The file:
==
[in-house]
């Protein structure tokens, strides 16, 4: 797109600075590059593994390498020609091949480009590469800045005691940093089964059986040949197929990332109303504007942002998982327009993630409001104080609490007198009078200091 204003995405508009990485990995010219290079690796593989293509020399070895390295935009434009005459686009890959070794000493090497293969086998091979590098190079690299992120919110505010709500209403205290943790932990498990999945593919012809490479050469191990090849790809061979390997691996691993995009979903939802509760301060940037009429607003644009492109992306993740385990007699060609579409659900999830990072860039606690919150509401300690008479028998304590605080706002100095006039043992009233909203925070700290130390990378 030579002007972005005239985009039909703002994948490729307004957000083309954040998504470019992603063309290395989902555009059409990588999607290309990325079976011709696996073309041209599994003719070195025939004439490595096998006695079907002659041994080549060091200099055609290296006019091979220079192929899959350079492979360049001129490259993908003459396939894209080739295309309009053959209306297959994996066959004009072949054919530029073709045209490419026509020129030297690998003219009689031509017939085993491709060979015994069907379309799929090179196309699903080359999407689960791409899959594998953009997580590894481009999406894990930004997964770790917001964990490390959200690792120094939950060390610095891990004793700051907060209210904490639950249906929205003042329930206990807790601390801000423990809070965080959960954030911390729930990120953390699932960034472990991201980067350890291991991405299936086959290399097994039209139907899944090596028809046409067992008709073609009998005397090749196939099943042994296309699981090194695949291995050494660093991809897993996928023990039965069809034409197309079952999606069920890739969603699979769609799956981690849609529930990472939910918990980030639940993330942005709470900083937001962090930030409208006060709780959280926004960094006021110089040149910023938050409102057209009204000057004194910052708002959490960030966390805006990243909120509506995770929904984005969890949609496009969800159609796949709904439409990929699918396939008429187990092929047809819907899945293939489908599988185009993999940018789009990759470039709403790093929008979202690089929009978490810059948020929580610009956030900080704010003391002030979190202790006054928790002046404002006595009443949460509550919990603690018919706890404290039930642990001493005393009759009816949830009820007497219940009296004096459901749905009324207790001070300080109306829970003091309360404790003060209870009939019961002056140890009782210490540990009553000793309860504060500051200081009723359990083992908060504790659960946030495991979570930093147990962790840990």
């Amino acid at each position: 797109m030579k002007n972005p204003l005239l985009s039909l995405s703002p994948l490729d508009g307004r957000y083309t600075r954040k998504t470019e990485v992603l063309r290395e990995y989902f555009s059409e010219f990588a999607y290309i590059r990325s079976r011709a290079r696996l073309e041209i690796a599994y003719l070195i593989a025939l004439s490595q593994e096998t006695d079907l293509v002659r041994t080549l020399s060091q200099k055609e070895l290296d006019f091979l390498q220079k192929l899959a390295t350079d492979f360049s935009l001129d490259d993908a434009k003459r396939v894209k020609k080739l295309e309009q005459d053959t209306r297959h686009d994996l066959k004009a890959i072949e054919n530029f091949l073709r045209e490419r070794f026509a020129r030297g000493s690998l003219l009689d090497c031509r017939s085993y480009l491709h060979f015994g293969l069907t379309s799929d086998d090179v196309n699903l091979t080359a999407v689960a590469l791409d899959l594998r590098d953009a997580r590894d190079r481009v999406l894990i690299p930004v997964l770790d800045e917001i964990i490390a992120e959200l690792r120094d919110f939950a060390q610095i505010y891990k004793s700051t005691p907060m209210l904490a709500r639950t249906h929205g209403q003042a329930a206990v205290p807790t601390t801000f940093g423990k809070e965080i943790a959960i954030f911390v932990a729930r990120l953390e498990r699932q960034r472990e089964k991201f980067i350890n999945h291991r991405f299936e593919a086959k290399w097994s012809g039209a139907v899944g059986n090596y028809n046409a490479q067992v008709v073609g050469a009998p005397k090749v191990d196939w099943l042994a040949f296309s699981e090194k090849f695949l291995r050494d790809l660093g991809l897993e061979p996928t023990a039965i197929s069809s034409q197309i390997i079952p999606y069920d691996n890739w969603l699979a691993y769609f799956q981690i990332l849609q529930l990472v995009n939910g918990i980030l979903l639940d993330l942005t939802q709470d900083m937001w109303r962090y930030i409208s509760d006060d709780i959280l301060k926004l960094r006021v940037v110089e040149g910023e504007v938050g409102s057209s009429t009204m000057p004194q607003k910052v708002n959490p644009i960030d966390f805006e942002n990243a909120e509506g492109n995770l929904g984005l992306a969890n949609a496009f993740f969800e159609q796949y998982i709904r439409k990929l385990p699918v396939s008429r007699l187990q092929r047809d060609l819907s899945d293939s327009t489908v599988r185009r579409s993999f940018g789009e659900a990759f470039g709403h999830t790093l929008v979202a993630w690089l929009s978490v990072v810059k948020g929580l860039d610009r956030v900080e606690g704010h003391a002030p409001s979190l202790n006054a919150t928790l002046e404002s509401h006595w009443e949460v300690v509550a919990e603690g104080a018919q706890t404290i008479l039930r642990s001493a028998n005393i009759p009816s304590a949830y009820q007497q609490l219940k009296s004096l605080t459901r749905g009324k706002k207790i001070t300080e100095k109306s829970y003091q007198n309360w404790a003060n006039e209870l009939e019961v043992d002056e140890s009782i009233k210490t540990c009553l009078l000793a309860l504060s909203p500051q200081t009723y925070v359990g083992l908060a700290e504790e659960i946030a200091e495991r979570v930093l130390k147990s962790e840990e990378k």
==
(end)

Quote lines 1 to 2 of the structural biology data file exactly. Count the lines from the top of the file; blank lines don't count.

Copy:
[in-house]
């Protein structure tokens, strides 16, 4: 797109600075590059593994390498020609091949480009590469800045005691940093089964059986040949197929990332109303504007942002998982327009993630409001104080609490007198009078200091 204003995405508009990485990995010219290079690796593989293509020399070895390295935009434009005459686009890959070794000493090497293969086998091979590098190079690299992120919110505010709500209403205290943790932990498990999945593919012809490479050469191990090849790809061979390997691996691993995009979903939802509760301060940037009429607003644009492109992306993740385990007699060609579409659900999830990072860039606690919150509401300690008479028998304590605080706002100095006039043992009233909203925070700290130390990378 030579002007972005005239985009039909703002994948490729307004957000083309954040998504470019992603063309290395989902555009059409990588999607290309990325079976011709696996073309041209599994003719070195025939004439490595096998006695079907002659041994080549060091200099055609290296006019091979220079192929899959350079492979360049001129490259993908003459396939894209080739295309309009053959209306297959994996066959004009072949054919530029073709045209490419026509020129030297690998003219009689031509017939085993491709060979015994069907379309799929090179196309699903080359999407689960791409899959594998953009997580590894481009999406894990930004997964770790917001964990490390959200690792120094939950060390610095891990004793700051907060209210904490639950249906929205003042329930206990807790601390801000423990809070965080959960954030911390729930990120953390699932960034472990991201980067350890291991991405299936086959290399097994039209139907899944090596028809046409067992008709073609009998005397090749196939099943042994296309699981090194695949291995050494660093991809897993996928023990039965069809034409197309079952999606069920890739969603699979769609799956981690849609529930990472939910918990980030639940993330942005709470900083937001962090930030409208006060709780959280926004960094006021110089040149910023938050409102057209009204000057004194910052708002959490960030966390805006990243909120509506995770929904984005969890949609496009969800159609796949709904439409990929699918396939008429187990092929047809819907899945293939489908599988185009993999940018789009990759470039709403790093929008979202690089929009978490810059948020929580610009956030900080704010003391002030979190202790006054928790002046404002006595009443949460509550919990603690018919706890404290039930642990001493005393009759009816949830009820007497219940009296004096459901749905009324207790001070300080109306829970003091309360404790003060209870009939019961002056140890009782210490540990009553000793309860504060500051200081009723359990083992908060504790659960946030495991979570930093147990962790840990």